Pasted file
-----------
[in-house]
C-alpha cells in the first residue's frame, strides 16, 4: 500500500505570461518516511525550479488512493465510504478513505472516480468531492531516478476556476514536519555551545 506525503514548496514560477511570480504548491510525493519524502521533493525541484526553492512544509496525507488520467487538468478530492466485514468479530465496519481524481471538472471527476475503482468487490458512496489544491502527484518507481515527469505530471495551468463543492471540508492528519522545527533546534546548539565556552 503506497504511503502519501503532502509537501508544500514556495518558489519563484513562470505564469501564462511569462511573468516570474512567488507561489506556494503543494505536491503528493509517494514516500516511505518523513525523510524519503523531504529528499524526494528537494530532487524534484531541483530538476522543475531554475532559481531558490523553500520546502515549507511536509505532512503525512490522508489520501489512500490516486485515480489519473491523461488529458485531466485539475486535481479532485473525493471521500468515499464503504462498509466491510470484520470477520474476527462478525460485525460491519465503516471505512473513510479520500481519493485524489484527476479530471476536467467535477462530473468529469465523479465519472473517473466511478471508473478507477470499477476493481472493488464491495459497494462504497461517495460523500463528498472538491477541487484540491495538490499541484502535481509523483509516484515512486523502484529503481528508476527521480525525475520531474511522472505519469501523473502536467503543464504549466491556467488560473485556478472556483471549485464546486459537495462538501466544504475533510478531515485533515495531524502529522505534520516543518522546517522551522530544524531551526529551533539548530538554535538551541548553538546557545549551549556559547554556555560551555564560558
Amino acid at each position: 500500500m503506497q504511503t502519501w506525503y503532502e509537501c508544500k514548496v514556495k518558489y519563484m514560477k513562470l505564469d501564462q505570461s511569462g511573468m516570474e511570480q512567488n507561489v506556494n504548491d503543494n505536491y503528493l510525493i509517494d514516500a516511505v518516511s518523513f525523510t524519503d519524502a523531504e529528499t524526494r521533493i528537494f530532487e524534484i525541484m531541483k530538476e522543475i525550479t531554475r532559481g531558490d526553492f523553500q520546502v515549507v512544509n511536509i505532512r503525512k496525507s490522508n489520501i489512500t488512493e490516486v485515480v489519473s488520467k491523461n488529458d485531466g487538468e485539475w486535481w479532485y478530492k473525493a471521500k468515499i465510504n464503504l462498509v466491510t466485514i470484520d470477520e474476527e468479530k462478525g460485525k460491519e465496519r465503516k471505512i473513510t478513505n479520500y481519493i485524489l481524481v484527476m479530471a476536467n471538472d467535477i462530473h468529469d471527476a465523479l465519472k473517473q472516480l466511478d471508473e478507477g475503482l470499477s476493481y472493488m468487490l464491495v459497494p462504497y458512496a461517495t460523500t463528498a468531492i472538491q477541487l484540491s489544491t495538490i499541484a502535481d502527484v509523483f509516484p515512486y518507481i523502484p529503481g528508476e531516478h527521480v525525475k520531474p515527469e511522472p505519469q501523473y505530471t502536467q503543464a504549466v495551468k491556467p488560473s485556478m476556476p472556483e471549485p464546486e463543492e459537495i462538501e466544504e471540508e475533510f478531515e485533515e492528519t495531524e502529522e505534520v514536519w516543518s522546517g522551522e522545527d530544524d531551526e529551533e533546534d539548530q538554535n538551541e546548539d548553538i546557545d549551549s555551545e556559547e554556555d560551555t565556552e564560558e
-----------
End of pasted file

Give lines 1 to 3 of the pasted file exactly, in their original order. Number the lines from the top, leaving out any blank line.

[in-house]
C-alpha cells in the first residue's frame, strides 16, 4: 500500500505570461518516511525550479488512493465510504478513505472516480468531492531516478476556476514536519555551545 506525503514548496514560477511570480504548491510525493519524502521533493525541484526553492512544509496525507488520467487538468478530492466485514468479530465496519481524481471538472471527476475503482468487490458512496489544491502527484518507481515527469505530471495551468463543492471540508492528519522545527533546534546548539565556552 503506497504511503502519501503532502509537501508544500514556495518558489519563484513562470505564469501564462511569462511573468516570474512567488507561489506556494503543494505536491503528493509517494514516500516511505518523513525523510524519503523531504529528499524526494528537494530532487524534484531541483530538476522543475531554475532559481531558490523553500520546502515549507511536509505532512503525512490522508489520501489512500490516486485515480489519473491523461488529458485531466485539475486535481479532485473525493471521500468515499464503504462498509466491510470484520470477520474476527462478525460485525460491519465503516471505512473513510479520500481519493485524489484527476479530471476536467467535477462530473468529469465523479465519472473517473466511478471508473478507477470499477476493481472493488464491495459497494462504497461517495460523500463528498472538491477541487484540491495538490499541484502535481509523483509516484515512486523502484529503481528508476527521480525525475520531474511522472505519469501523473502536467503543464504549466491556467488560473485556478472556483471549485464546486459537495462538501466544504475533510478531515485533515495531524502529522505534520516543518522546517522551522530544524531551526529551533539548530538554535538551541548553538546557545549551549556559547554556555560551555564560558
Amino acid at each position: 500500500m503506497q504511503t502519501w506525503y503532502e509537501c508544500k514548496v514556495k518558489y519563484m514560477k513562470l505564469d501564462q505570461s511569462g511573468m516570474e511570480q512567488n507561489v506556494n504548491d503543494n505536491y503528493l510525493i509517494d514516500a516511505v518516511s518523513f525523510t524519503d519524502a523531504e529528499t524526494r521533493i528537494f530532487e524534484i525541484m531541483k530538476e522543475i525550479t531554475r532559481g531558490d526553492f523553500q520546502v515549507v512544509n511536509i505532512r503525512k496525507s490522508n489520501i489512500t488512493e490516486v485515480v489519473s488520467k491523461n488529458d485531466g487538468e485539475w486535481w479532485y478530492k473525493a471521500k468515499i465510504n464503504l462498509v466491510t466485514i470484520d470477520e474476527e468479530k462478525g460485525k460491519e465496519r465503516k471505512i473513510t478513505n479520500y481519493i485524489l481524481v484527476m479530471a476536467n471538472d467535477i462530473h468529469d471527476a465523479l465519472k473517473q472516480l466511478d471508473e478507477g475503482l470499477s476493481y472493488m468487490l464491495v459497494p462504497y458512496a461517495t460523500t463528498a468531492i472538491q477541487l484540491s489544491t495538490i499541484a502535481d502527484v509523483f509516484p515512486y518507481i523502484p529503481g528508476e531516478h527521480v525525475k520531474p515527469e511522472p505519469q501523473y505530471t502536467q503543464a504549466v495551468k491556467p488560473s485556478m476556476p472556483e471549485p464546486e463543492e459537495i462538501e466544504e471540508e475533510f478531515e485533515e492528519t495531524e502529522e505534520v514536519w516543518s522546517g522551522e522545527d530544524d531551526e529551533e533546534d539548530q538554535n538551541e546548539d548553538i546557545d549551549s555551545e556559547e554556555d560551555t565556552e564560558e